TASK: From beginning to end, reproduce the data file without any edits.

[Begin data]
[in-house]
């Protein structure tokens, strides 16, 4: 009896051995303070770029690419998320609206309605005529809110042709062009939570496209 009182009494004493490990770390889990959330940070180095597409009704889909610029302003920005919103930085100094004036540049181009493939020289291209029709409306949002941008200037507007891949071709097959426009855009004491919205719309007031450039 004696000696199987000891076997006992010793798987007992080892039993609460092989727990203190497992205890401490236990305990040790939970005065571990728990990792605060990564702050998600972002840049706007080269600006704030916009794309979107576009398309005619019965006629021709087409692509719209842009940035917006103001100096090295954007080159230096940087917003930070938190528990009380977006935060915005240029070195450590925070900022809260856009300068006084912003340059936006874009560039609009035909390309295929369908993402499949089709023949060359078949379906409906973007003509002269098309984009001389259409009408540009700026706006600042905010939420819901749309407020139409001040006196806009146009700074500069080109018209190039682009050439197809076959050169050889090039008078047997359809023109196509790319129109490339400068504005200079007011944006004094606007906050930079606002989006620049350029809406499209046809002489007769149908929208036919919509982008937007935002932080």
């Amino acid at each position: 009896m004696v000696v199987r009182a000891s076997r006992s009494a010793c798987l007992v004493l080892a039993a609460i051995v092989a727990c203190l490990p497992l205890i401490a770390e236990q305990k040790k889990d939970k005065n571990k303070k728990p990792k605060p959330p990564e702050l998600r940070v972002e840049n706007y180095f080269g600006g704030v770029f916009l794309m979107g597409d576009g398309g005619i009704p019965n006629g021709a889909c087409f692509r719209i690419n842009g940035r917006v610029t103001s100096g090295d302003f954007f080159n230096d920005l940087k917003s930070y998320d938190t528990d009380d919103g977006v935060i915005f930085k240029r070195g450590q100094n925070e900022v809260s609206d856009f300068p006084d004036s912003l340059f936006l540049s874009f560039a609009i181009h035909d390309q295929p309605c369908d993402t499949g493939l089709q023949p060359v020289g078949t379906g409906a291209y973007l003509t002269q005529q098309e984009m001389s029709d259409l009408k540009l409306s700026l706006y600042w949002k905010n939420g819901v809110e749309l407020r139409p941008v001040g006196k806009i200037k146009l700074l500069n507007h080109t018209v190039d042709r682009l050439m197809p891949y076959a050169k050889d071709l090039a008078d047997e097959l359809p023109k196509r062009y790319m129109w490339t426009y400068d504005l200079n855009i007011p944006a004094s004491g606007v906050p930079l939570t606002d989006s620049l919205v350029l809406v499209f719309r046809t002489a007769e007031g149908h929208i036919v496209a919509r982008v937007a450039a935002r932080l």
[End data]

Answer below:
[in-house]
């Protein structure tokens, strides 16, 4: 009896051995303070770029690419998320609206309605005529809110042709062009939570496209 009182009494004493490990770390889990959330940070180095597409009704889909610029302003920005919103930085100094004036540049181009493939020289291209029709409306949002941008200037507007891949071709097959426009855009004491919205719309007031450039 004696000696199987000891076997006992010793798987007992080892039993609460092989727990203190497992205890401490236990305990040790939970005065571990728990990792605060990564702050998600972002840049706007080269600006704030916009794309979107576009398309005619019965006629021709087409692509719209842009940035917006103001100096090295954007080159230096940087917003930070938190528990009380977006935060915005240029070195450590925070900022809260856009300068006084912003340059936006874009560039609009035909390309295929369908993402499949089709023949060359078949379906409906973007003509002269098309984009001389259409009408540009700026706006600042905010939420819901749309407020139409001040006196806009146009700074500069080109018209190039682009050439197809076959050169050889090039008078047997359809023109196509790319129109490339400068504005200079007011944006004094606007906050930079606002989006620049350029809406499209046809002489007769149908929208036919919509982008937007935002932080």
């Amino acid at each position: 009896m004696v000696v199987r009182a000891s076997r006992s009494a010793c798987l007992v004493l080892a039993a609460i051995v092989a727990c203190l490990p497992l205890i401490a770390e236990q305990k040790k889990d939970k005065n571990k303070k728990p990792k605060p959330p990564e702050l998600r940070v972002e840049n706007y180095f080269g600006g704030v770029f916009l794309m979107g597409d576009g398309g005619i009704p019965n006629g021709a889909c087409f692509r719209i690419n842009g940035r917006v610029t103001s100096g090295d302003f954007f080159n230096d920005l940087k917003s930070y998320d938190t528990d009380d919103g977006v935060i915005f930085k240029r070195g450590q100094n925070e900022v809260s609206d856009f300068p006084d004036s912003l340059f936006l540049s874009f560039a609009i181009h035909d390309q295929p309605c369908d993402t499949g493939l089709q023949p060359v020289g078949t379906g409906a291209y973007l003509t002269q005529q098309e984009m001389s029709d259409l009408k540009l409306s700026l706006y600042w949002k905010n939420g819901v809110e749309l407020r139409p941008v001040g006196k806009i200037k146009l700074l500069n507007h080109t018209v190039d042709r682009l050439m197809p891949y076959a050169k050889d071709l090039a008078d047997e097959l359809p023109k196509r062009y790319m129109w490339t426009y400068d504005l200079n855009i007011p944006a004094s004491g606007v906050p930079l939570t606002d989006s620049l919205v350029l809406v499209f719309r046809t002489a007769e007031g149908h929208i036919v496209a919509r982008v937007a450039a935002r932080l």